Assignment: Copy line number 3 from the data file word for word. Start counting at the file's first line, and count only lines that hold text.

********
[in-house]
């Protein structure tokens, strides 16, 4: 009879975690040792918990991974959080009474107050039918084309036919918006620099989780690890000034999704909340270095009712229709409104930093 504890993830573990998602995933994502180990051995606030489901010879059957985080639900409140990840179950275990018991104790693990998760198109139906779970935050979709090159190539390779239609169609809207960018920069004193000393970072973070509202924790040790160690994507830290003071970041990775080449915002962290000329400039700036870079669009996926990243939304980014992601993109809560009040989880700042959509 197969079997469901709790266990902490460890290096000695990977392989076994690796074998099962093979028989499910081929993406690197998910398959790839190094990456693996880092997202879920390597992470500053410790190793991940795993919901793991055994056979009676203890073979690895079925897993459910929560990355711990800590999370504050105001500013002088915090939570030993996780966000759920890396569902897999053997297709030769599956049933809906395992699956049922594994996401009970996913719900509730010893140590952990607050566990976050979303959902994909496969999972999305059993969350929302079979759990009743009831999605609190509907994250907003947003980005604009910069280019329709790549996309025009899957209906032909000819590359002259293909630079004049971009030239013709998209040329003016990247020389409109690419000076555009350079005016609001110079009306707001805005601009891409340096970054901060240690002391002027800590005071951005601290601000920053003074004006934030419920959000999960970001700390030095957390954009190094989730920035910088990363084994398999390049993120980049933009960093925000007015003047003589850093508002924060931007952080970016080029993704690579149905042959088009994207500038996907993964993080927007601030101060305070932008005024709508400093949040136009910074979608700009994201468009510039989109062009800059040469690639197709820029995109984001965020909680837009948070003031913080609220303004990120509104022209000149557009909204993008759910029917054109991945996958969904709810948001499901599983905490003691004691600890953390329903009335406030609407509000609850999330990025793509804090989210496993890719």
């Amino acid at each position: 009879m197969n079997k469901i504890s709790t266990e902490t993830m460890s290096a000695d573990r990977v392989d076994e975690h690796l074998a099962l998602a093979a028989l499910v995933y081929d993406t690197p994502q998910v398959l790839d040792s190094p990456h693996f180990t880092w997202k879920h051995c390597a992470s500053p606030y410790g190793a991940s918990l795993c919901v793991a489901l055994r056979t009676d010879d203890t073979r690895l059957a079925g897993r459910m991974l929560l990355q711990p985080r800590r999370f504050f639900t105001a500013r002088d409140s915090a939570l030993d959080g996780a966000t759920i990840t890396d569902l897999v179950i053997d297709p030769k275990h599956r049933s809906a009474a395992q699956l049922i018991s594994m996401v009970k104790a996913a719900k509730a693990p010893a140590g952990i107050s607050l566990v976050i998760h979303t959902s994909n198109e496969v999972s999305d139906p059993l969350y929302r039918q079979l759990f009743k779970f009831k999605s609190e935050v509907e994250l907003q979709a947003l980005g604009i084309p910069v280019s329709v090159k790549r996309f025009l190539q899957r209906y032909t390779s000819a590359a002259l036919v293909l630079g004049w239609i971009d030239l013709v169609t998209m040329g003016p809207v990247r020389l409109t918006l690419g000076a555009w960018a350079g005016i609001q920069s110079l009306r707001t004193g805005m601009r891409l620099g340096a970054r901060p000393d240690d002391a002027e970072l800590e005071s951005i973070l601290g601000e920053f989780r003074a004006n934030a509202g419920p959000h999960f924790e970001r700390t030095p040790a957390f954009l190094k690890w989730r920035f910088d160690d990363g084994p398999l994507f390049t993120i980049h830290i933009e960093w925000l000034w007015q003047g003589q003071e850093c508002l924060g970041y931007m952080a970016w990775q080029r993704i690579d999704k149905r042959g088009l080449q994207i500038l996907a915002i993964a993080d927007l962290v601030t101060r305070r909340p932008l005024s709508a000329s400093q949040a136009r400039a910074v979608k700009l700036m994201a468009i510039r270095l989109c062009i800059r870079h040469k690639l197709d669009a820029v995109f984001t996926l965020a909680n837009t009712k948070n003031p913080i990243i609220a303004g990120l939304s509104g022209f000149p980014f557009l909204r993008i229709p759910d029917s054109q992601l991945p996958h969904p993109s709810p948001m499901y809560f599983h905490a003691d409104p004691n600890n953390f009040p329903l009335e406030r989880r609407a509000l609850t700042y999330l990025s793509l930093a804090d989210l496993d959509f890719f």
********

């Amino acid at each position: 009879m197969n079997k469901i504890s709790t266990e902490t993830m460890s290096a000695d573990r990977v392989d076994e975690h690796l074998a099962l998602a093979a028989l499910v995933y081929d993406t690197p994502q998910v398959l790839d040792s190094p990456h693996f180990t880092w997202k879920h051995c390597a992470s500053p606030y410790g190793a991940s918990l795993c919901v793991a489901l055994r056979t009676d010879d203890t073979r690895l059957a079925g897993r459910m991974l929560l990355q711990p985080r800590r999370f504050f639900t105001a500013r002088d409140s915090a939570l030993d959080g996780a966000t759920i990840t890396d569902l897999v179950i053997d297709p030769k275990h599956r049933s809906a009474a395992q699956l049922i018991s594994m996401v009970k104790a996913a719900k509730a693990p010893a140590g952990i107050s607050l566990v976050i998760h979303t959902s994909n198109e496969v999972s999305d139906p059993l969350y929302r039918q079979l759990f009743k779970f009831k999605s609190e935050v509907e994250l907003q979709a947003l980005g604009i084309p910069v280019s329709v090159k790549r996309f025009l190539q899957r209906y032909t390779s000819a590359a002259l036919v293909l630079g004049w239609i971009d030239l013709v169609t998209m040329g003016p809207v990247r020389l409109t918006l690419g000076a555009w960018a350079g005016i609001q920069s110079l009306r707001t004193g805005m601009r891409l620099g340096a970054r901060p000393d240690d002391a002027e970072l800590e005071s951005i973070l601290g601000e920053f989780r003074a004006n934030a509202g419920p959000h999960f924790e970001r700390t030095p040790a957390f954009l190094k690890w989730r920035f910088d160690d990363g084994p398999l994507f390049t993120i980049h830290i933009e960093w925000l000034w007015q003047g003589q003071e850093c508002l924060g970041y931007m952080a970016w990775q080029r993704i690579d999704k149905r042959g088009l080449q994207i500038l996907a915002i993964a993080d927007l962290v601030t101060r305070r909340p932008l005024s709508a000329s400093q949040a136009r400039a910074v979608k700009l700036m994201a468009i510039r270095l989109c062009i800059r870079h040469k690639l197709d669009a820029v995109f984001t996926l965020a909680n837009t009712k948070n003031p913080i990243i609220a303004g990120l939304s509104g022209f000149p980014f557009l909204r993008i229709p759910d029917s054109q992601l991945p996958h969904p993109s709810p948001m499901y809560f599983h905490a003691d409104p004691n600890n953390f009040p329903l009335e406030r989880r609407a509000l609850t700042y999330l990025s793509l930093a804090d989210l496993d959509f890719f």